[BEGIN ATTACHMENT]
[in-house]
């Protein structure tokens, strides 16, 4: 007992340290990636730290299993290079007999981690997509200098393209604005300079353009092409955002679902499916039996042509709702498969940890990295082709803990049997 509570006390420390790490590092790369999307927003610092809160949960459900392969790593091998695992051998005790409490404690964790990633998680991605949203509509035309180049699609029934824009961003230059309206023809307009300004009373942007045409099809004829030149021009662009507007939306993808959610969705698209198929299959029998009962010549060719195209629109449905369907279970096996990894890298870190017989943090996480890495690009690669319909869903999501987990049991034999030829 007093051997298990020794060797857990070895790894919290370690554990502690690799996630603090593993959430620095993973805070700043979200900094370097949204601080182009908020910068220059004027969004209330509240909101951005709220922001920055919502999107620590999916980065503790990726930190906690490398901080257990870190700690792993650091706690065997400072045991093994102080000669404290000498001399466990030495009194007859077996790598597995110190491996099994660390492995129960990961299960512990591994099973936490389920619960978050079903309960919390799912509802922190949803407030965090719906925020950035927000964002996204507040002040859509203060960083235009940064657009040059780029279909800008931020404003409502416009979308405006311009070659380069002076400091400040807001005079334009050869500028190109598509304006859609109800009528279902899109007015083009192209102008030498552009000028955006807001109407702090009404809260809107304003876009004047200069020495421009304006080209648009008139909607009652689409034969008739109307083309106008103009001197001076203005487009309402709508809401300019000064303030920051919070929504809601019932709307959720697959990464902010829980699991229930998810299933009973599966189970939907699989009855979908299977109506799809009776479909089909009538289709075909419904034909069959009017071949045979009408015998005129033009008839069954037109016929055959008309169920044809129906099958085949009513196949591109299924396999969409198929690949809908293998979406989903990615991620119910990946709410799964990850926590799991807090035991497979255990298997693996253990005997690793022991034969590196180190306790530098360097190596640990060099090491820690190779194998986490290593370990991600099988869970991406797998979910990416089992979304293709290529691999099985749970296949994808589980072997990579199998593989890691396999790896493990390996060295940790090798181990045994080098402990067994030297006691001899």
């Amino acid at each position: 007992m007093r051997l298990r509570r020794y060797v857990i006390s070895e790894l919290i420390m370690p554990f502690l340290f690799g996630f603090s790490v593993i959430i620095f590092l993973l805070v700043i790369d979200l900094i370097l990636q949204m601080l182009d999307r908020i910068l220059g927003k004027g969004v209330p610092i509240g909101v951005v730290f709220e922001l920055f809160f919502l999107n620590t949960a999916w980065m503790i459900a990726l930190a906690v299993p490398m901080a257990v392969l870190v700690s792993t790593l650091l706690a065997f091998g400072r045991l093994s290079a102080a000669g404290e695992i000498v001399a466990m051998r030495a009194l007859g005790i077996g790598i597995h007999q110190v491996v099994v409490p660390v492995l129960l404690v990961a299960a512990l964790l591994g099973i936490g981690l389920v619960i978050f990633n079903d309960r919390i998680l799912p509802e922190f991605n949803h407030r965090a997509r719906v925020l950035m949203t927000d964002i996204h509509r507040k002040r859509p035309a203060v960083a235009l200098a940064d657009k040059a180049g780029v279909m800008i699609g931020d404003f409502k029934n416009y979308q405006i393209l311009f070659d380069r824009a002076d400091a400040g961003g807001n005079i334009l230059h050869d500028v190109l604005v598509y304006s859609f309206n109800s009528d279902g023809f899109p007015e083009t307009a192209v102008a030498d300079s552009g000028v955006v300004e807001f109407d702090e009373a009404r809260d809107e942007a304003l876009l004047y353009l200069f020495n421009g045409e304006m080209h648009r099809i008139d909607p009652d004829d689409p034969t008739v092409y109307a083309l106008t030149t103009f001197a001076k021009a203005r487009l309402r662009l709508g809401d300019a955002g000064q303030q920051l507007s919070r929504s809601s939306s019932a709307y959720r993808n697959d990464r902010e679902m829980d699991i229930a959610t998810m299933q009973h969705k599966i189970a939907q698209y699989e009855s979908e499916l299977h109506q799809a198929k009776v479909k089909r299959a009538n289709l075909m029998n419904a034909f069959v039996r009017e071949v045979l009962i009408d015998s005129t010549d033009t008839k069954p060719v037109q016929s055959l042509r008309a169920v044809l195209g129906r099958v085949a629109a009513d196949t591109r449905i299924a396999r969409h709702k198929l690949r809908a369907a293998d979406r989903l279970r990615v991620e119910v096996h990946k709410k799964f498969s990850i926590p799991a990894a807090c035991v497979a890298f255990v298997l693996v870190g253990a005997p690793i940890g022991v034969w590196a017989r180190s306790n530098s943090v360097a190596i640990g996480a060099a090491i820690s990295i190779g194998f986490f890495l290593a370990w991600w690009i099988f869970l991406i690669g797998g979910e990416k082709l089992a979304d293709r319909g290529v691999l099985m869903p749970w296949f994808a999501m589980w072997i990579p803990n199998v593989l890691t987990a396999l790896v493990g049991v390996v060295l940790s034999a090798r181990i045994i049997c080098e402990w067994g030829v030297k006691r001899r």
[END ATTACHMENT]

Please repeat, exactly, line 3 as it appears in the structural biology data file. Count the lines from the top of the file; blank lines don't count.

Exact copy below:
């Amino acid at each position: 007992m007093r051997l298990r509570r020794y060797v857990i006390s070895e790894l919290i420390m370690p554990f502690l340290f690799g996630f603090s790490v593993i959430i620095f590092l993973l805070v700043i790369d979200l900094i370097l990636q949204m601080l182009d999307r908020i910068l220059g927003k004027g969004v209330p610092i509240g909101v951005v730290f709220e922001l920055f809160f919502l999107n620590t949960a999916w980065m503790i459900a990726l930190a906690v299993p490398m901080a257990v392969l870190v700690s792993t790593l650091l706690a065997f091998g400072r045991l093994s290079a102080a000669g404290e695992i000498v001399a466990m051998r030495a009194l007859g005790i077996g790598i597995h007999q110190v491996v099994v409490p660390v492995l129960l404690v990961a299960a512990l964790l591994g099973i936490g981690l389920v619960i978050f990633n079903d309960r919390i998680l799912p509802e922190f991605n949803h407030r965090a997509r719906v925020l950035m949203t927000d964002i996204h509509r507040k002040r859509p035309a203060v960083a235009l200098a940064d657009k040059a180049g780029v279909m800008i699609g931020d404003f409502k029934n416009y979308q405006i393209l311009f070659d380069r824009a002076d400091a400040g961003g807001n005079i334009l230059h050869d500028v190109l604005v598509y304006s859609f309206n109800s009528d279902g023809f899109p007015e083009t307009a192209v102008a030498d300079s552009g000028v955006v300004e807001f109407d702090e009373a009404r809260d809107e942007a304003l876009l004047y353009l200069f020495n421009g045409e304006m080209h648009r099809i008139d909607p009652d004829d689409p034969t008739v092409y109307a083309l106008t030149t103009f001197a001076k021009a203005r487009l309402r662009l709508g809401d300019a955002g000064q303030q920051l507007s919070r929504s809601s939306s019932a709307y959720r993808n697959d990464r902010e679902m829980d699991i229930a959610t998810m299933q009973h969705k599966i189970a939907q698209y699989e009855s979908e499916l299977h109506q799809a198929k009776v479909k089909r299959a009538n289709l075909m029998n419904a034909f069959v039996r009017e071949v045979l009962i009408d015998s005129t010549d033009t008839k069954p060719v037109q016929s055959l042509r008309a169920v044809l195209g129906r099958v085949a629109a009513d196949t591109r449905i299924a396999r969409h709702k198929l690949r809908a369907a293998d979406r989903l279970r990615v991620e119910v096996h990946k709410k799964f498969s990850i926590p799991a990894a807090c035991v497979a890298f255990v298997l693996v870190g253990a005997p690793i940890g022991v034969w590196a017989r180190s306790n530098s943090v360097a190596i640990g996480a060099a090491i820690s990295i190779g194998f986490f890495l290593a370990w991600w690009i099988f869970l991406i690669g797998g979910e990416k082709l089992a979304d293709r319909g290529v691999l099985m869903p749970w296949f994808a999501m589980w072997i990579p803990n199998v593989l890691t987990a396999l790896v493990g049991v390996v060295l940790s034999a090798r181990i045994i049997c080098e402990w067994g030829v030297k006691r001899r």